English curriculum has two aims: to give students a sense of the clear and traditions of literary expression, and to teach them the analytical skills needed for critical writing. All English courses call for intensive reading, writing, and critical thinking, as well as classroom discussion. Through this process, students learn to express complex ideas in writing style that is both logical and polished.
-In class, teachers challenge students to get involved with the literature they read. Having competitive classes allows for thoughtful (and sometimes heated) discussions as students work to see how their reading is relevant to daily life. Students also write critically about what they read, formally and informally. The department educates our students to be clear and effective communicators of the English language both as speakers and as writers.
The Math curriculum teaches both the concepts and the necessary skills to prepare students for advanced work-and its practical application-in mathematics and the sciences. Almost all classroom experiences target one or more of the elementary functions: linear, quadratic, polynomial, rational, irrational, exponential and logarithmic, as well as graphical analysis and integrated geometric concepts.
The Department seeks to develop students who are adept problem solvers, able to focus clearly on the needed result, and then arrive at solutions using a variety of strategies at their disposal. Students are led to develop logical thinking and manipulative skills necessary to obtain solutions. Students will be helped to become rational thinkers, capable of applying abstract concepts to real world problems, a primary skill needed to cope successfully in a world of rapid change.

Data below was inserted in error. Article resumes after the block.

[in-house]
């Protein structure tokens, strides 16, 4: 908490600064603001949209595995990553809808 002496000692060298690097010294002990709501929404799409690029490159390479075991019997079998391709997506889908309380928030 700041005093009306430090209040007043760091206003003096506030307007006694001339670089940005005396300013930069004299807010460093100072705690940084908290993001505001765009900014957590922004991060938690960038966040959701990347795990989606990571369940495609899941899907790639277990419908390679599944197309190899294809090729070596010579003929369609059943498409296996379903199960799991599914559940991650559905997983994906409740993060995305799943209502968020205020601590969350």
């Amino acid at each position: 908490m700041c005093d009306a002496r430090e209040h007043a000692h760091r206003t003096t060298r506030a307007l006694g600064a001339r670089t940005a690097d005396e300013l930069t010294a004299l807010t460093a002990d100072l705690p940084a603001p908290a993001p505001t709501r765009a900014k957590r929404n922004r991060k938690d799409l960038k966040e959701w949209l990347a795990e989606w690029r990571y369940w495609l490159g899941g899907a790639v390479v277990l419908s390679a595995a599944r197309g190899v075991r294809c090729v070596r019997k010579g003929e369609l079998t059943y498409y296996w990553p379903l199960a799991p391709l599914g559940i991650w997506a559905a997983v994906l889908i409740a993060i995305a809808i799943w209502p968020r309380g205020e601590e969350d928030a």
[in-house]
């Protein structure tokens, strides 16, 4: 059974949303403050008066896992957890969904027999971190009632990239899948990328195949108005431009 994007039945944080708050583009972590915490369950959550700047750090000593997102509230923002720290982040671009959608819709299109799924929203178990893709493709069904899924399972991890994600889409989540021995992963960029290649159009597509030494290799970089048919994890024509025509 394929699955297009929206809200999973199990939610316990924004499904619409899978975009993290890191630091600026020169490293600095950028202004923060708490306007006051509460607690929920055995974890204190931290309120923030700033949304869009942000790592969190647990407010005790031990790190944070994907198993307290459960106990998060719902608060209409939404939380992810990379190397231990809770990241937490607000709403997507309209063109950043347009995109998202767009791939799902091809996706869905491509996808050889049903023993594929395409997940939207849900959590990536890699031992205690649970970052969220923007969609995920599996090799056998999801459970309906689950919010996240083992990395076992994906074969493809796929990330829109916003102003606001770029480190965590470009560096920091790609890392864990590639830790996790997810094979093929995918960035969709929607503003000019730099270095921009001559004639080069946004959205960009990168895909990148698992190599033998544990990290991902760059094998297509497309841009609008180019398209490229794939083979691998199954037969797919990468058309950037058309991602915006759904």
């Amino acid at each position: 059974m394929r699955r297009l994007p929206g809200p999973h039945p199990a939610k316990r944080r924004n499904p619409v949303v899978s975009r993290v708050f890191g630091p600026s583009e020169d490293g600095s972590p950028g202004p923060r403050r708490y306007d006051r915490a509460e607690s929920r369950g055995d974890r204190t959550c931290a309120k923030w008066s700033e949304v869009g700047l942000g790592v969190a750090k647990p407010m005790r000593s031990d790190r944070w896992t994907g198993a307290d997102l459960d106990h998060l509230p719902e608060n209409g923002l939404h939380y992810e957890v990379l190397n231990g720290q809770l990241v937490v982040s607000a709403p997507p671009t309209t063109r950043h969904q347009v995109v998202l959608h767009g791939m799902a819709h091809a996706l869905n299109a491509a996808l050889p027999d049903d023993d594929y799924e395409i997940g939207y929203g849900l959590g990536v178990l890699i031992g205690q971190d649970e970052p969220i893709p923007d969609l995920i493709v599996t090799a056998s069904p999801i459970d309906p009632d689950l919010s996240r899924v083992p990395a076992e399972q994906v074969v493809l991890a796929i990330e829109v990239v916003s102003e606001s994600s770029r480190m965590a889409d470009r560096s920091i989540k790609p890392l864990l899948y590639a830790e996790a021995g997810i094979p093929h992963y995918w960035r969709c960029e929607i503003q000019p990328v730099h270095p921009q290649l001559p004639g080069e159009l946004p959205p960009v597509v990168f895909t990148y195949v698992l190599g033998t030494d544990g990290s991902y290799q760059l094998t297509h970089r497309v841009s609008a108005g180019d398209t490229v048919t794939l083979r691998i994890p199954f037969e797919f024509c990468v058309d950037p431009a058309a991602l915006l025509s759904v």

in their study of history, students learn to hold two perspectives: First, they realize the fundamental truth that human beings all share basic similarities challenges and opportunities, triumphs and frustrations, joys and sorrows. Second, they learn to acknowledge and celebrate the diverse ways in which people of the world’s many cultures have experienced and come to grips with these universal human conditions.
To facilitate their learning, students read both history texts and primary documents in a sharply focused, analytical way. This encourages open dialogue and debate both central to instruction in history. In regular writing assignments, students are asked to think analytically, form clear and coherent thesis statements, and incorporate historical evidence to support their arguments. Assessments are designed to improve students’ comprehensive understanding of important historical material and to encourage clear written and oral expression of complex ideas.
The Science Department gives students a solid grasp of the fundamental sciences and an appreciation for the scientific process. The curriculum has been designed to help students develop their ability to understand their surroundings and to make wise decisions regarding the natural world; and to provide opportunities for students to explore a particular branch of science in greater detail. Every science course involves laboratory work that encourages a sense of discovery and enables students to employ the basic elements of scientific inquiry: critical observation, measurement, and deductive and inductive reasoning.